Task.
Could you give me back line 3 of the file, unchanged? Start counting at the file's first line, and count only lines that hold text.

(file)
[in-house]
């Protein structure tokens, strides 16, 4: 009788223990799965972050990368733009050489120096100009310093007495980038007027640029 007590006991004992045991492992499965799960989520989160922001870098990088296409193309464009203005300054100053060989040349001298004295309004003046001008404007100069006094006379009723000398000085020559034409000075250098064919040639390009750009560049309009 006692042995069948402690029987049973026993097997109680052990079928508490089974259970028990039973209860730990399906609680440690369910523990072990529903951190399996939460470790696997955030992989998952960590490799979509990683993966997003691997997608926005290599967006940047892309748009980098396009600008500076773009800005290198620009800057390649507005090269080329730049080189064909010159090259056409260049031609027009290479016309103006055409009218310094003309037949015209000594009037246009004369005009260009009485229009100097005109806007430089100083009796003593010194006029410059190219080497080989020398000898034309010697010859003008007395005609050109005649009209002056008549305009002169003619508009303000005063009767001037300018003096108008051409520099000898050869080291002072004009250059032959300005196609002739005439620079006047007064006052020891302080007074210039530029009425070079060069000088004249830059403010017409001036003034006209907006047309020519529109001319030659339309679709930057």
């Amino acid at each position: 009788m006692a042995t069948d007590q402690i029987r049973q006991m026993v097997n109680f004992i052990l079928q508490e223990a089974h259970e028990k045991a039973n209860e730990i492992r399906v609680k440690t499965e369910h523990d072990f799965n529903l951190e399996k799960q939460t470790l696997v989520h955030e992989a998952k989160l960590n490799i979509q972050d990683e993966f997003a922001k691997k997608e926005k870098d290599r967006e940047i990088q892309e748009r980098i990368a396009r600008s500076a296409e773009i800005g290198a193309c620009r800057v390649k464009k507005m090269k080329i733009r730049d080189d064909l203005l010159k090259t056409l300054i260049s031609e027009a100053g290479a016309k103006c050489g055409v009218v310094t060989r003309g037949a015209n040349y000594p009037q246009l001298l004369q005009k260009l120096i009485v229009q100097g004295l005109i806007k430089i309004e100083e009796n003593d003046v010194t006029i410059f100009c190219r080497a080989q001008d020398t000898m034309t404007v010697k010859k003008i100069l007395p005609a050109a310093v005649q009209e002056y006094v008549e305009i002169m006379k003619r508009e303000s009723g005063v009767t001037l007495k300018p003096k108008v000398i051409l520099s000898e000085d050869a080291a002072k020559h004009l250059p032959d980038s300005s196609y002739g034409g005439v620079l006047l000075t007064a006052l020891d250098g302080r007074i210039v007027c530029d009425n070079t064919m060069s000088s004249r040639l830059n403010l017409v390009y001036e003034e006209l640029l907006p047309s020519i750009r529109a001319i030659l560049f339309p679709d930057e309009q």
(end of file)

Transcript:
């Amino acid at each position: 009788m006692a042995t069948d007590q402690i029987r049973q006991m026993v097997n109680f004992i052990l079928q508490e223990a089974h259970e028990k045991a039973n209860e730990i492992r399906v609680k440690t499965e369910h523990d072990f799965n529903l951190e399996k799960q939460t470790l696997v989520h955030e992989a998952k989160l960590n490799i979509q972050d990683e993966f997003a922001k691997k997608e926005k870098d290599r967006e940047i990088q892309e748009r980098i990368a396009r600008s500076a296409e773009i800005g290198a193309c620009r800057v390649k464009k507005m090269k080329i733009r730049d080189d064909l203005l010159k090259t056409l300054i260049s031609e027009a100053g290479a016309k103006c050489g055409v009218v310094t060989r003309g037949a015209n040349y000594p009037q246009l001298l004369q005009k260009l120096i009485v229009q100097g004295l005109i806007k430089i309004e100083e009796n003593d003046v010194t006029i410059f100009c190219r080497a080989q001008d020398t000898m034309t404007v010697k010859k003008i100069l007395p005609a050109a310093v005649q009209e002056y006094v008549e305009i002169m006379k003619r508009e303000s009723g005063v009767t001037l007495k300018p003096k108008v000398i051409l520099s000898e000085d050869a080291a002072k020559h004009l250059p032959d980038s300005s196609y002739g034409g005439v620079l006047l000075t007064a006052l020891d250098g302080r007074i210039v007027c530029d009425n070079t064919m060069s000088s004249r040639l830059n403010l017409v390009y001036e003034e006209l640029l907006p047309s020519i750009r529109a001319i030659l560049f339309p679709d930057e309009q």